Liver Function Testing (LFT) in Primary Care: Retrospective Case Note Review of the Management of Patients with Abnormal LFTs
Liver disease is fifth largest killer in UK and there has been an exponential rise in LFT testing. Abnormal LFTs are common but often do not represent serious liver disease, with 22% of ‘new' LFTs checked locally in a previous published study having ?1 abnormality. There is known widespread variation in laboratory usage and planned changes to laboratory reporting of LFTs and an automatic triggering of new care pathway have been developed.
In order to inform design of proposed new laboratory reporting and care pathway, this study set out to examine the indications for LFT testing in primary care to assess the prevalence of abnormal results and their current management whilst assessing the feasibility of implementing validated algorithms for calculating risk of death. To do this a retrospective case note review of 100 random adult patients who had LFTs taken in primary care and found to have an abnormal result in 2013 was performed across 2 practices. Data was extracted from records to identify test indication, whether the abnormality was new, what follow-up was performed, and whether it was possible to calculate risk scores for predicted mortality within 1 year and predicted probability of formal liver disease diagnosis within 24 months.
Of the 100 patients with abnormal LFTs notes studied 28 had these taken for being unwell, tired all the time or abdominal pain, 60 as part of planned monitoring such as diabetes reviews, and 12 for suspected alcohol abuse, abnormal LFTs being repeated, secondary care requests or no reason documented. 13 patients had newly abnormal LFTs. In the general practice notes 17 patients had a suspected diagnosis accounting for LFT abnormalities documented. For follow up 52 were filed as satisfactory, 17 patients were seen in GP consultations, 14 in nurse consultations, 7 had a telephone consultation with a GP, 1 had a telephone consultation with a nurse, 4 were repeated and 5 had a message left via reception. 7 patients had additional liver blood tests performed. Risk scores were generated in 98% of cases for predicted mortality and 100% of the cases for the probability of liver disease diagnosis. 18 cases had greater than 1% chance of being diagnosed with a serious liver disease within 24 months (average 2.3%).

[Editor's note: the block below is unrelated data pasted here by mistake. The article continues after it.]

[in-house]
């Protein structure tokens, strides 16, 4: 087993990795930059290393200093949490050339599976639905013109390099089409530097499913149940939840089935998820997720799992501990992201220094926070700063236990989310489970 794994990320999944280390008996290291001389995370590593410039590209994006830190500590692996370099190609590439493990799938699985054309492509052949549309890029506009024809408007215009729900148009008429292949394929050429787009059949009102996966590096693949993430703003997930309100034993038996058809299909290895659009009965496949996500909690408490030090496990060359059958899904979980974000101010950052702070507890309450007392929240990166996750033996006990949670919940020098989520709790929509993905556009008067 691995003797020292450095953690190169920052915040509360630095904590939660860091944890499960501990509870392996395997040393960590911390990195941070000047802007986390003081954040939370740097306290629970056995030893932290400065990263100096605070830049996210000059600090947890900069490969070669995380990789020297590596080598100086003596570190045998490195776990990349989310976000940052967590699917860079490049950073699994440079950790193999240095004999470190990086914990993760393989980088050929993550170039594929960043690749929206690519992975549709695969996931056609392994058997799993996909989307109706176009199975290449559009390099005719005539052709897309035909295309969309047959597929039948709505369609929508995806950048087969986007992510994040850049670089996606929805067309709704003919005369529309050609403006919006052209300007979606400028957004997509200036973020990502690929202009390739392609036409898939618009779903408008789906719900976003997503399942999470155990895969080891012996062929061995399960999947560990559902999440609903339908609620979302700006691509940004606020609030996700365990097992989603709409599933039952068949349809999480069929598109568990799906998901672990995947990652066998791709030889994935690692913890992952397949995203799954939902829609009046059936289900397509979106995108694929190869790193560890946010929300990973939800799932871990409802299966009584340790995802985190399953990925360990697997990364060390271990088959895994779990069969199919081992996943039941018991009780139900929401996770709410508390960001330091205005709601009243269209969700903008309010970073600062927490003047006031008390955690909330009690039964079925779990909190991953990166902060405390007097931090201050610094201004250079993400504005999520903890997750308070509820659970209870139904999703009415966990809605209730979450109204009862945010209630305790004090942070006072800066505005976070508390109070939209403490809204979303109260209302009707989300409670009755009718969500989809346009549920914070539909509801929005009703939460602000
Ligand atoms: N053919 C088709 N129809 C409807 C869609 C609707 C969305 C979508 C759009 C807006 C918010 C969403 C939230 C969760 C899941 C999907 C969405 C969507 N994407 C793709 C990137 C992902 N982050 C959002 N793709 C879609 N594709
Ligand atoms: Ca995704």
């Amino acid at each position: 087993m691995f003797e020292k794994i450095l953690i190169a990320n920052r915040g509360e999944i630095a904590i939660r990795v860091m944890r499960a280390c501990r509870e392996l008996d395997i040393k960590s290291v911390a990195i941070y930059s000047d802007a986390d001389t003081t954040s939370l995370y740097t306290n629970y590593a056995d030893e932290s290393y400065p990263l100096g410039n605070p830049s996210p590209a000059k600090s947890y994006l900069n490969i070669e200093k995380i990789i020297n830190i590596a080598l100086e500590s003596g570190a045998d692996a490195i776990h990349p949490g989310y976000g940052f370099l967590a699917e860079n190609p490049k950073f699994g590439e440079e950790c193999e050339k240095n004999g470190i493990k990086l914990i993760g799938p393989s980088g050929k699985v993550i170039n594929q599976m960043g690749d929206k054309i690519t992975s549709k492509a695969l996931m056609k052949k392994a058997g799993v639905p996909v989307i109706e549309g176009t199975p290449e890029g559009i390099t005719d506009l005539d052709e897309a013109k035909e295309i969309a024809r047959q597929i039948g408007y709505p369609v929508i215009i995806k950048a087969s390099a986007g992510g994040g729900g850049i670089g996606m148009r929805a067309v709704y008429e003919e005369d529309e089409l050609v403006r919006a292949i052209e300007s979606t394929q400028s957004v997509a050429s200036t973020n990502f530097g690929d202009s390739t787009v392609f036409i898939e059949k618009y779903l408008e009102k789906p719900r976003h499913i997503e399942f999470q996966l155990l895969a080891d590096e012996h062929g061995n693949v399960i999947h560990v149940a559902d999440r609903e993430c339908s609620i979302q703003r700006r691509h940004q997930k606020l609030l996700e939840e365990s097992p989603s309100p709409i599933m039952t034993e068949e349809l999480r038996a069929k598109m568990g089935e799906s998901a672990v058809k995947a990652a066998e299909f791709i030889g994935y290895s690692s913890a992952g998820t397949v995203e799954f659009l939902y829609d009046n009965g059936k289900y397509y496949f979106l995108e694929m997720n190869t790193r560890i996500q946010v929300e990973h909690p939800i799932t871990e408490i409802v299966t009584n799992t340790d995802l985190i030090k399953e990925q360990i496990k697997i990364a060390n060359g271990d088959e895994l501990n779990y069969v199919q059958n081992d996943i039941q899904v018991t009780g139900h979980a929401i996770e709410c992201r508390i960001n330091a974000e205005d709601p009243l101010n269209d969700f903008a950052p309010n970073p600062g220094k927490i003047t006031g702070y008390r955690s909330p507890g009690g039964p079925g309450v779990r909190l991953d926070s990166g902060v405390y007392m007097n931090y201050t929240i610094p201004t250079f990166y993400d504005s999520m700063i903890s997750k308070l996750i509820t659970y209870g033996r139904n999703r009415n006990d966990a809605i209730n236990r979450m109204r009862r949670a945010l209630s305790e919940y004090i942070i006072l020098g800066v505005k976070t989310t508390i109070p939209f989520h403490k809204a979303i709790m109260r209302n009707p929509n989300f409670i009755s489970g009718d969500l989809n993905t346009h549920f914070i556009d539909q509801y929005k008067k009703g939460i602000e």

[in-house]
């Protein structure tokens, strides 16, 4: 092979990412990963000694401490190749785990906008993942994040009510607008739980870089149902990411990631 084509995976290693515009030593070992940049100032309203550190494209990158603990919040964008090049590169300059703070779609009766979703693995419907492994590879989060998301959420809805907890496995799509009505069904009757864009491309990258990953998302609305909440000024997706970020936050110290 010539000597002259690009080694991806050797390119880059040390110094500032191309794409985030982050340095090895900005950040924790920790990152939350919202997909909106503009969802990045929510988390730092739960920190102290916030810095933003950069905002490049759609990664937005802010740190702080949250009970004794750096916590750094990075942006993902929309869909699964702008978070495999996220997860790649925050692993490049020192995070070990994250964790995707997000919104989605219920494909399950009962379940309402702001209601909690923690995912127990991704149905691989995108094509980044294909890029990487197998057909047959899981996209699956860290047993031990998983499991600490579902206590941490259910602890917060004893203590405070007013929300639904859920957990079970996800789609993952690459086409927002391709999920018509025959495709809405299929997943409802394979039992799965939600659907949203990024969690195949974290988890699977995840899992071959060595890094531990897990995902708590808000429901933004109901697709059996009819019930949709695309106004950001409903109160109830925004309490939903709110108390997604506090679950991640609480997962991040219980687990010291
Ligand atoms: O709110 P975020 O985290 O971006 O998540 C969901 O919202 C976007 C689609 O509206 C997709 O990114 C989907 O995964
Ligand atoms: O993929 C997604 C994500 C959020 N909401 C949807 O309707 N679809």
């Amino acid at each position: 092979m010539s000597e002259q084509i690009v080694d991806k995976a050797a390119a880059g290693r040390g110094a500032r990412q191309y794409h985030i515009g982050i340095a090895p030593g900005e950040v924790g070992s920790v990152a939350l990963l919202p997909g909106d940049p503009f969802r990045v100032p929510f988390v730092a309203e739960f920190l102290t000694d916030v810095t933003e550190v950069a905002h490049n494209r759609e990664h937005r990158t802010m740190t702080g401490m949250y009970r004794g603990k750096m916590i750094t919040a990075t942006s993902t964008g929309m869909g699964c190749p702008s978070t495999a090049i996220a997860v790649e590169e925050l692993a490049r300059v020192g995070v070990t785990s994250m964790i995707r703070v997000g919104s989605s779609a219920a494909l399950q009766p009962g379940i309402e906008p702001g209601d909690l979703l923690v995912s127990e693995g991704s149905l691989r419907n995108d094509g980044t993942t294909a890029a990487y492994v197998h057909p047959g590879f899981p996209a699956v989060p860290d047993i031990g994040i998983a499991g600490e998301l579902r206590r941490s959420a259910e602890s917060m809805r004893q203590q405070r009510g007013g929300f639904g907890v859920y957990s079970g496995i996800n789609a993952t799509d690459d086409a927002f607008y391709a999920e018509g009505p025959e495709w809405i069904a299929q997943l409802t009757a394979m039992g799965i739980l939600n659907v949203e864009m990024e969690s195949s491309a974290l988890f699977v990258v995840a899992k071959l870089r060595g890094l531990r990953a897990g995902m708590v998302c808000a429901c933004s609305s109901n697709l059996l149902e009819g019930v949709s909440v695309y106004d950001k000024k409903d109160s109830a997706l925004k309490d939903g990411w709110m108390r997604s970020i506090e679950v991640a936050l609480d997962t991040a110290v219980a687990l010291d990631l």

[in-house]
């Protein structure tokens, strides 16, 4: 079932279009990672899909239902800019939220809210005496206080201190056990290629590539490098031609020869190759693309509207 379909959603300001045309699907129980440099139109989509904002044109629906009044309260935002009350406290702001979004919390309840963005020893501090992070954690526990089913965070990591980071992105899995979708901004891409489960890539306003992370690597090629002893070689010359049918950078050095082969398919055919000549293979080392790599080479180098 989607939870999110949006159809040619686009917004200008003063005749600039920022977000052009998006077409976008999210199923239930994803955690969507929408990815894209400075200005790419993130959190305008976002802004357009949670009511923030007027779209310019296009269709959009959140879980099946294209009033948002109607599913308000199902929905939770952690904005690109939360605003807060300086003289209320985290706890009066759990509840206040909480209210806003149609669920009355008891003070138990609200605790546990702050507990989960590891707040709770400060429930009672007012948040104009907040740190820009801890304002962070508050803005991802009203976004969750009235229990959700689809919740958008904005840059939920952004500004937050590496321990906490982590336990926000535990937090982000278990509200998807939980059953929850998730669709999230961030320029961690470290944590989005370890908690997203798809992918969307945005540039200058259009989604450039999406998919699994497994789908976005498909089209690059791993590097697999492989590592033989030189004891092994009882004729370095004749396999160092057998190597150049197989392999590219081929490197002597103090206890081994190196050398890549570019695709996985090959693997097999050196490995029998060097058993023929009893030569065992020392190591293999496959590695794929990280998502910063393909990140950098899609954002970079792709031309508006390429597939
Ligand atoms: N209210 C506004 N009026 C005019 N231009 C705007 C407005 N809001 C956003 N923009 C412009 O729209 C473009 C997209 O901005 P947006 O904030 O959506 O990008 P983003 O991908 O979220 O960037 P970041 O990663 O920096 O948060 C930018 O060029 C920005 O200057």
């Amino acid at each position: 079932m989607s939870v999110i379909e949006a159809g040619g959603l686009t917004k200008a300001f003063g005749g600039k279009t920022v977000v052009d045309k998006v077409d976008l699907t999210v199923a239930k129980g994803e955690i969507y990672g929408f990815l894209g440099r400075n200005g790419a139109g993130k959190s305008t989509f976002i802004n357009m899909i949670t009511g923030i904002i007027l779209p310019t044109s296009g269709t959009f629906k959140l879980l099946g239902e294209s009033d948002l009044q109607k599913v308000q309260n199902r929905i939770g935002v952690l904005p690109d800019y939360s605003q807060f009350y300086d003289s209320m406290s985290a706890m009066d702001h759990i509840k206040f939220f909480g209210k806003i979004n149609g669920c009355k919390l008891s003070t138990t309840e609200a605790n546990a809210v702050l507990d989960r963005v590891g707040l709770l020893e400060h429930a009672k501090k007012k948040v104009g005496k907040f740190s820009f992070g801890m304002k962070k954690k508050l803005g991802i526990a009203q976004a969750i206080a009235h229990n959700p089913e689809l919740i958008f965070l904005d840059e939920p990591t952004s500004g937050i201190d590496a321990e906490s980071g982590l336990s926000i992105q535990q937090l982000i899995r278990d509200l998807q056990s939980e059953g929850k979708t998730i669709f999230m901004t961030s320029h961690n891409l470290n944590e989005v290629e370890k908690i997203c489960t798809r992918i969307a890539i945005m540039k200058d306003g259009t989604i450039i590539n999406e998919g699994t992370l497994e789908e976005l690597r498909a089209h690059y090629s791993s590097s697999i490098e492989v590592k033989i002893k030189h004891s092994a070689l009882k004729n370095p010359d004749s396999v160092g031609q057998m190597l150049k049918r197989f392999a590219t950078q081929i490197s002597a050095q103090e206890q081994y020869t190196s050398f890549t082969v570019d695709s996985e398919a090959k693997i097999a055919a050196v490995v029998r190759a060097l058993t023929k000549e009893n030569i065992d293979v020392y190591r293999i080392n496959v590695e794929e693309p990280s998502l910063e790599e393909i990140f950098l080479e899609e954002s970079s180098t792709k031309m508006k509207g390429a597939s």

Majority of abnormal LFTs in the samples are for planned monitoring, the introduction of a semi-automated laboratory pathway may be of value. It is feasible to implement risk prediction tools based on information in GP record but utility unclear. New semi-automated care pathway introduction needs evaluating if implemented as planned.
- Christopher Weatherburn
- Bruce Guthrie